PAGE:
In the aviation world competition is not only between airlines, but also between airports and increasingly so. Amsterdam Airport Schiphol was one of the first to actively promote its airport to passengers and airlines, according to Wilco Sweijen, director aviation marketing, Amsterdam Airport Schiphol, who highlighted what differentiates the European hub apart from others in terms of marketing during a Routes Talks discussion.
“The world and the aviation world in particular is continuously changing; it is key to keep discovering new ways to increase your competitiveness,” he said detailing insights on ways airports can be more competitive and to stand out from the competition. “Competition makes the world a better place. If the competition gets tough then we will be tough and come up with something new,” he added.
Amsterdam Airport Schiphol is now the third largest European hub airport and recorded a nine per cent year-on-year traffic rise in 2016, growing passenger numbers 60 63.6 million. It is now served by around 100 airlines providing scheduled connectivity to over 320 destinations. “We don’t collect airlines, we collect destinations. We want to connect Amsterdam to the world,” Sweijen explained.
The Netherlands gateway has utilised creative marketing strategies as a channel to promote its offering for more than four decades. Back in the 1980s we used to regularly see airlines showcasing the glamour of flying to the travelling public, but airports promoting themselves to trade remained rare and to the public almost unheard off.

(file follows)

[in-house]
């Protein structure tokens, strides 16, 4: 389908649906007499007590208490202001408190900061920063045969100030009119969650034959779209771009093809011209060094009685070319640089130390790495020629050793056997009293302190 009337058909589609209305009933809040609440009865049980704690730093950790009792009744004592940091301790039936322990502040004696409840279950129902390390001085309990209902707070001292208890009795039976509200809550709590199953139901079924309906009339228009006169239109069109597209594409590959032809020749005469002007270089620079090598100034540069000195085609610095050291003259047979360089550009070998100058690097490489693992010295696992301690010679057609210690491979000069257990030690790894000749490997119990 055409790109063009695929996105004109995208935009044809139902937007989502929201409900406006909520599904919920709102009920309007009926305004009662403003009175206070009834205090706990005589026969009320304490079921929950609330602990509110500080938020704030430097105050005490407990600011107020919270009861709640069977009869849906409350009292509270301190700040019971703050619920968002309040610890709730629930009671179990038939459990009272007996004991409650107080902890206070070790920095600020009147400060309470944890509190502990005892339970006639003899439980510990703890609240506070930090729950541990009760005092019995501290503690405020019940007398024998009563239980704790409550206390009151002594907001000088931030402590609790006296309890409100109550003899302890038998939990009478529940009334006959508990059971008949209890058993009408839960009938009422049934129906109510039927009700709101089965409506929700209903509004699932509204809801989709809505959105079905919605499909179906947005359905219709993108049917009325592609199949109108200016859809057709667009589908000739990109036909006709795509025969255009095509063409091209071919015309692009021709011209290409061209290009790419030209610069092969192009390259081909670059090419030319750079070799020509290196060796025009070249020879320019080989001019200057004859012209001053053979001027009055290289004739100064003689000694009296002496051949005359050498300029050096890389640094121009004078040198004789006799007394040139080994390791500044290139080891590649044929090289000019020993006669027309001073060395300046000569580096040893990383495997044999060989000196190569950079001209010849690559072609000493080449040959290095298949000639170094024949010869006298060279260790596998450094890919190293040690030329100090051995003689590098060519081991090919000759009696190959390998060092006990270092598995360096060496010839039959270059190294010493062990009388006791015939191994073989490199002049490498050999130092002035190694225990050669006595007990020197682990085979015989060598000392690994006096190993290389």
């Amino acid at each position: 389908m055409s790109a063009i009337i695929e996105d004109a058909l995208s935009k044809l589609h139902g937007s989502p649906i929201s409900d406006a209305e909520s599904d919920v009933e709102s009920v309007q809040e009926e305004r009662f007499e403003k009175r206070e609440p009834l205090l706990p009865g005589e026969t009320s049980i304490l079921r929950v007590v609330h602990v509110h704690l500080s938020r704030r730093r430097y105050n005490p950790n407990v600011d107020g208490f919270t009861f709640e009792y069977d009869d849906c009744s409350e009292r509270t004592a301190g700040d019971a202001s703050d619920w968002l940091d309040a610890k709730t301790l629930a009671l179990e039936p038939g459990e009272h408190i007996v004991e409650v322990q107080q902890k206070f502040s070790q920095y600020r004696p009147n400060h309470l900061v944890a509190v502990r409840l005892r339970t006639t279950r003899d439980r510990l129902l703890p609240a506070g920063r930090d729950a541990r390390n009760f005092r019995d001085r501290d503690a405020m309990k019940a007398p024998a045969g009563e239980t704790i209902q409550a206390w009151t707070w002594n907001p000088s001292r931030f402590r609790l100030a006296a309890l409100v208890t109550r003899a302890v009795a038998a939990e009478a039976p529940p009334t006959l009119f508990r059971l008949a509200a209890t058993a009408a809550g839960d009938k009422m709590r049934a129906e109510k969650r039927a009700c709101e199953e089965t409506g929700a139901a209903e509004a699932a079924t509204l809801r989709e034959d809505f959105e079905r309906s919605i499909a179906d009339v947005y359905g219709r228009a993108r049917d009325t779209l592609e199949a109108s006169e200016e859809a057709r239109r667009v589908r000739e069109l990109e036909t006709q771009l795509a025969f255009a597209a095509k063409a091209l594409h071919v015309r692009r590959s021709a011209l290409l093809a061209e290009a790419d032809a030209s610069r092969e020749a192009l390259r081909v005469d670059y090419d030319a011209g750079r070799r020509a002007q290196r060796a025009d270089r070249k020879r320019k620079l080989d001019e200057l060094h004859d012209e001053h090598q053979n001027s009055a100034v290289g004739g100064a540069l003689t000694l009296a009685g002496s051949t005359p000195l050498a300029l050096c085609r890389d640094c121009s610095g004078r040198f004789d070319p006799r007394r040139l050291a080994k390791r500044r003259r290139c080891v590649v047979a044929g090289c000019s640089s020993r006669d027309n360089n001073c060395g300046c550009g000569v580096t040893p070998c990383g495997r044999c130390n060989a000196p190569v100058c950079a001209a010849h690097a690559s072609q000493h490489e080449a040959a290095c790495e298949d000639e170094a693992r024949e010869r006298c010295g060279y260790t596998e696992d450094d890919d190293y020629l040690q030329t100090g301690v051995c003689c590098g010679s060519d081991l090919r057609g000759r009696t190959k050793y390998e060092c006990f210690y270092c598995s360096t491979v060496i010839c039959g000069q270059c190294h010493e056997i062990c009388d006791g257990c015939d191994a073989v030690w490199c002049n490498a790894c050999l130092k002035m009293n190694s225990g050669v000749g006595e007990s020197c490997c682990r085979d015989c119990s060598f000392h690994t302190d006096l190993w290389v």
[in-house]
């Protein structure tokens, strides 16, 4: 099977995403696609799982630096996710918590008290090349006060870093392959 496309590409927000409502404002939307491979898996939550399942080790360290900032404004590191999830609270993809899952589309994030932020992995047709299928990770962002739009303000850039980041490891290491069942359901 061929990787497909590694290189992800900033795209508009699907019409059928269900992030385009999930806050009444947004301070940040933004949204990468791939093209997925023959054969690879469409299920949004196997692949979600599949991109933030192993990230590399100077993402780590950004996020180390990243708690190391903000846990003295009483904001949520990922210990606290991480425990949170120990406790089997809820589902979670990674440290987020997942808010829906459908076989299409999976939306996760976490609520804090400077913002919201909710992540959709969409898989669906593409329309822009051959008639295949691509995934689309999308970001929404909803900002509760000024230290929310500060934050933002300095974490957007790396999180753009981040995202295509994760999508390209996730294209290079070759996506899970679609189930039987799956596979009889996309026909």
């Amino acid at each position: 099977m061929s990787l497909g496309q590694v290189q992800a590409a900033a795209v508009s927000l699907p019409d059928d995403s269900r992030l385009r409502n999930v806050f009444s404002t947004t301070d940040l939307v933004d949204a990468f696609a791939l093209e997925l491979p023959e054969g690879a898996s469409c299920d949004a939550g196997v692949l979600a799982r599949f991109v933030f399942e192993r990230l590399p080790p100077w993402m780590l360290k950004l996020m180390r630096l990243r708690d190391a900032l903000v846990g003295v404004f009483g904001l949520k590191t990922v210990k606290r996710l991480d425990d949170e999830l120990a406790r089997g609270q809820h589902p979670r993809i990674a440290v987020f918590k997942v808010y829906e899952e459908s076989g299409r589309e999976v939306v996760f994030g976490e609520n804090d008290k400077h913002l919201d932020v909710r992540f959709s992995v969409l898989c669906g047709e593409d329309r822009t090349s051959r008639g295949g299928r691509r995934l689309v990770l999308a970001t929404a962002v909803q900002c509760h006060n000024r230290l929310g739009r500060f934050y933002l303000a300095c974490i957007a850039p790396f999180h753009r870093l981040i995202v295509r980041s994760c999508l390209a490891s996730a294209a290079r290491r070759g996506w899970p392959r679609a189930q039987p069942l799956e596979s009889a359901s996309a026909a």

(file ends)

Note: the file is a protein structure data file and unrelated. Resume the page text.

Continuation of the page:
However, as this following image shows, Schiphol was already attempting to highlight its value to UK travellers as far back as 1981.
“Back then we hadn’t defined the word ‘hub’ so adopted the ‘Hop, Schiphol and jump’ line to highlight to UK travelers that they had an alternative option when flying long-haul. We used to be known as London’s third airport and later as Heathrow’s third runway,” said Sweijen.
This is a clear example of how Amsterdam Airport Schiphol has developed a different way of thinking than other airports and has become recognised by its peers for its strong aviation marketing strategy.
“Constant change in this industry is a given and competition has become fierce. Airports are becoming more commercial and more competitive as they flight for connectivity and tourism boards have now entered the arena too. We work with our partners to ensure they are supported, while continuing to stand out from the crowd,” he added.
As for now the rapid growth and its marketing success means that “transparent dialogues” are currently taking place with existing and prospective customers at a “less aggressive pace than previously,” according to Sweijen, as the airport seeks to negotiate the removal of a movement cap from 2020. This currently restricts air transport movements to 500,000 per annum.
Ahead of the removal of this restriction, Schiphol Group is attempting to use the nearby Lelystad Airport as an alternative. This general aviation airfield is being turned into an international airport to mainly handle short-haul leisure flights and provide some space at Schiphol. It is scheduled to become operational in 2019. “Our goal now is to try and drive traffic to the right airport in our system,” said Sweijen.